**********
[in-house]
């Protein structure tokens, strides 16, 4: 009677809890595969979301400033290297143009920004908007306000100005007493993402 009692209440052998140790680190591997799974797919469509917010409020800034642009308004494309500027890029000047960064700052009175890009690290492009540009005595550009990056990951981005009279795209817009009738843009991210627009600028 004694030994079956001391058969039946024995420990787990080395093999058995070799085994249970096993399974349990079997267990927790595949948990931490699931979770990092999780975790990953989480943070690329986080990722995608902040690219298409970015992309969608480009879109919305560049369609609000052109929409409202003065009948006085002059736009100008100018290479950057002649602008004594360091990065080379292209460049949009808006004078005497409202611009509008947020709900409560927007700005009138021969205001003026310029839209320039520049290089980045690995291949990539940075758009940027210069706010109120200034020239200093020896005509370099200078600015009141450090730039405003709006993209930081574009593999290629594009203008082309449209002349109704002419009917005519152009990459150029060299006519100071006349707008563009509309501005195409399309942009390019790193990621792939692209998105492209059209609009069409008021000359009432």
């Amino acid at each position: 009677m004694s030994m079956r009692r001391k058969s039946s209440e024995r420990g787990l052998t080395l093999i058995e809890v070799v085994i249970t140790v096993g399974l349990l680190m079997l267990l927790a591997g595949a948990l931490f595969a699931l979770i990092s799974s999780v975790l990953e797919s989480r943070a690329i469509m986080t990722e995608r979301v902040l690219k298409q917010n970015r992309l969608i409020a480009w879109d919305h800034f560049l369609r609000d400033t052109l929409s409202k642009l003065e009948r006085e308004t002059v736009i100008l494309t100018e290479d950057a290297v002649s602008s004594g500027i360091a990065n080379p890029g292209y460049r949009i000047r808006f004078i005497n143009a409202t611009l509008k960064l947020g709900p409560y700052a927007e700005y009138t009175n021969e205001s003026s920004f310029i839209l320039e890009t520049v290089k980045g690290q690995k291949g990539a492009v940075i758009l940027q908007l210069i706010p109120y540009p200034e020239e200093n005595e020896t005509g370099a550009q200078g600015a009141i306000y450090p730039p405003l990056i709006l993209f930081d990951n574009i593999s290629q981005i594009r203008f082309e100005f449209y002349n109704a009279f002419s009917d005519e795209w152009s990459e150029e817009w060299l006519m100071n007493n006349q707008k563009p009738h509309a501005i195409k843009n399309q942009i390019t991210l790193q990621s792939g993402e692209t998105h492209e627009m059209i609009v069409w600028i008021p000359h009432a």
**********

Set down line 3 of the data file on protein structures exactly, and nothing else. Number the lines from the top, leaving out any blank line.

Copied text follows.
């Amino acid at each position: 009677m004694s030994m079956r009692r001391k058969s039946s209440e024995r420990g787990l052998t080395l093999i058995e809890v070799v085994i249970t140790v096993g399974l349990l680190m079997l267990l927790a591997g595949a948990l931490f595969a699931l979770i990092s799974s999780v975790l990953e797919s989480r943070a690329i469509m986080t990722e995608r979301v902040l690219k298409q917010n970015r992309l969608i409020a480009w879109d919305h800034f560049l369609r609000d400033t052109l929409s409202k642009l003065e009948r006085e308004t002059v736009i100008l494309t100018e290479d950057a290297v002649s602008s004594g500027i360091a990065n080379p890029g292209y460049r949009i000047r808006f004078i005497n143009a409202t611009l509008k960064l947020g709900p409560y700052a927007e700005y009138t009175n021969e205001s003026s920004f310029i839209l320039e890009t520049v290089k980045g690290q690995k291949g990539a492009v940075i758009l940027q908007l210069i706010p109120y540009p200034e020239e200093n005595e020896t005509g370099a550009q200078g600015a009141i306000y450090p730039p405003l990056i709006l993209f930081d990951n574009i593999s290629q981005i594009r203008f082309e100005f449209y002349n109704a009279f002419s009917d005519e795209w152009s990459e150029e817009w060299l006519m100071n007493n006349q707008k563009p009738h509309a501005i195409k843009n399309q942009i390019t991210l790193q990621s792939g993402e692209t998105h492209e627009m059209i609009v069409w600028i008021p000359h009432a």